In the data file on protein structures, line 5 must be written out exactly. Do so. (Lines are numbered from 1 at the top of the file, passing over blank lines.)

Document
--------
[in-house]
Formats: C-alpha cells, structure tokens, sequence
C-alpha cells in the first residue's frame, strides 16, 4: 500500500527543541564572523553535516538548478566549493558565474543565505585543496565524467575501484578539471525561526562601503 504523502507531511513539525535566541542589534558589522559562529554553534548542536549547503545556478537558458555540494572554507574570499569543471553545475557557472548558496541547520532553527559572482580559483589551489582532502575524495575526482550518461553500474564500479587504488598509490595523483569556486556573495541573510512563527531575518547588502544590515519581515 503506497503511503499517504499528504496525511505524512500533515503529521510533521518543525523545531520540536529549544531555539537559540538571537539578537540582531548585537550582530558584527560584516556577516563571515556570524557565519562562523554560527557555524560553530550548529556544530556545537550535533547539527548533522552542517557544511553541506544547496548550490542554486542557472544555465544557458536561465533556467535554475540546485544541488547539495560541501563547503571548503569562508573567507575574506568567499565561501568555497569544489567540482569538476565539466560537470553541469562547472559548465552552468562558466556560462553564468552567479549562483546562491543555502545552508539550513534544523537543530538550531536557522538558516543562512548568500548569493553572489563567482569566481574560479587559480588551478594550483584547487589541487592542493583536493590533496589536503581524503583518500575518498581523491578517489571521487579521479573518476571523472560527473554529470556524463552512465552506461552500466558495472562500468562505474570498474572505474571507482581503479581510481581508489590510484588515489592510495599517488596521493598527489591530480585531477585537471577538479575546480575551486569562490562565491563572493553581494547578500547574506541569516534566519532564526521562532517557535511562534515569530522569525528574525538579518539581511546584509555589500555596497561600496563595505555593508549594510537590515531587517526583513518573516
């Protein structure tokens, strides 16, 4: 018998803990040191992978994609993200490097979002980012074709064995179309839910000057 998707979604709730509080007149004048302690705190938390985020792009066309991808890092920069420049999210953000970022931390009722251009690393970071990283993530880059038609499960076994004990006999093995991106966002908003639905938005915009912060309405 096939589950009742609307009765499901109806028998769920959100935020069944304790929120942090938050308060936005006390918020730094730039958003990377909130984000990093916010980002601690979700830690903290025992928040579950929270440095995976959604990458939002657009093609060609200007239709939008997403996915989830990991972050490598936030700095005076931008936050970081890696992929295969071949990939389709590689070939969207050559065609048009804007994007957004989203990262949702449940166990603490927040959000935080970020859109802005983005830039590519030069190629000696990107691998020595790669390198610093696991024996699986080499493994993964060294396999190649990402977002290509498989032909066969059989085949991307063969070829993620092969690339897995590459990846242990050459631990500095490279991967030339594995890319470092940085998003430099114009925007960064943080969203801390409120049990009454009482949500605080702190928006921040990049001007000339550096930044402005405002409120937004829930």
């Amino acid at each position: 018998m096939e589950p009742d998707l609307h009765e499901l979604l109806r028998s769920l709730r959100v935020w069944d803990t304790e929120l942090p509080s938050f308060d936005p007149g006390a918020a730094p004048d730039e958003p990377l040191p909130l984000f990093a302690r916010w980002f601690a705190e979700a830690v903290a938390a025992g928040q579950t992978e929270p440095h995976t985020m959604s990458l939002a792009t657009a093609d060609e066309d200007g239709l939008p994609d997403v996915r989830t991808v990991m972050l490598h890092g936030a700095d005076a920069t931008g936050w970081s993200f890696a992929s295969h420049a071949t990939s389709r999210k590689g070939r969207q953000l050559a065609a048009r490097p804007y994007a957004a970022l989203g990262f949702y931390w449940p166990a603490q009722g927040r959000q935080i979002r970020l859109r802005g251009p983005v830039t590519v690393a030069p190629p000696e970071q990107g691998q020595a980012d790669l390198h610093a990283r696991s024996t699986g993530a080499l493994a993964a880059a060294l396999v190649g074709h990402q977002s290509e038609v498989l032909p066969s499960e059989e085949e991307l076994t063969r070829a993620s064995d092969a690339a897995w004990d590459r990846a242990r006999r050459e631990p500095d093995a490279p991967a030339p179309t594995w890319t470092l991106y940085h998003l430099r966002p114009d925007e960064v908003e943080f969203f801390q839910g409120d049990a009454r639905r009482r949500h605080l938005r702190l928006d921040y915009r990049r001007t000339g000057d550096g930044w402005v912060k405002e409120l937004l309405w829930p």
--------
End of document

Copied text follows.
């Amino acid at each position: 018998m096939e589950p009742d998707l609307h009765e499901l979604l109806r028998s769920l709730r959100v935020w069944d803990t304790e929120l942090p509080s938050f308060d936005p007149g006390a918020a730094p004048d730039e958003p990377l040191p909130l984000f990093a302690r916010w980002f601690a705190e979700a830690v903290a938390a025992g928040q579950t992978e929270p440095h995976t985020m959604s990458l939002a792009t657009a093609d060609e066309d200007g239709l939008p994609d997403v996915r989830t991808v990991m972050l490598h890092g936030a700095d005076a920069t931008g936050w970081s993200f890696a992929s295969h420049a071949t990939s389709r999210k590689g070939r969207q953000l050559a065609a048009r490097p804007y994007a957004a970022l989203g990262f949702y931390w449940p166990a603490q009722g927040r959000q935080i979002r970020l859109r802005g251009p983005v830039t590519v690393a030069p190629p000696e970071q990107g691998q020595a980012d790669l390198h610093a990283r696991s024996t699986g993530a080499l493994a993964a880059a060294l396999v190649g074709h990402q977002s290509e038609v498989l032909p066969s499960e059989e085949e991307l076994t063969r070829a993620s064995d092969a690339a897995w004990d590459r990846a242990r006999r050459e631990p500095d093995a490279p991967a030339p179309t594995w890319t470092l991106y940085h998003l430099r966002p114009d925007e960064v908003e943080f969203f801390q839910g409120d049990a009454r639905r009482r949500h605080l938005r702190l928006d921040y915009r990049r001007t000339g000057d550096g930044w402005v912060k405002e409120l937004l309405w829930p």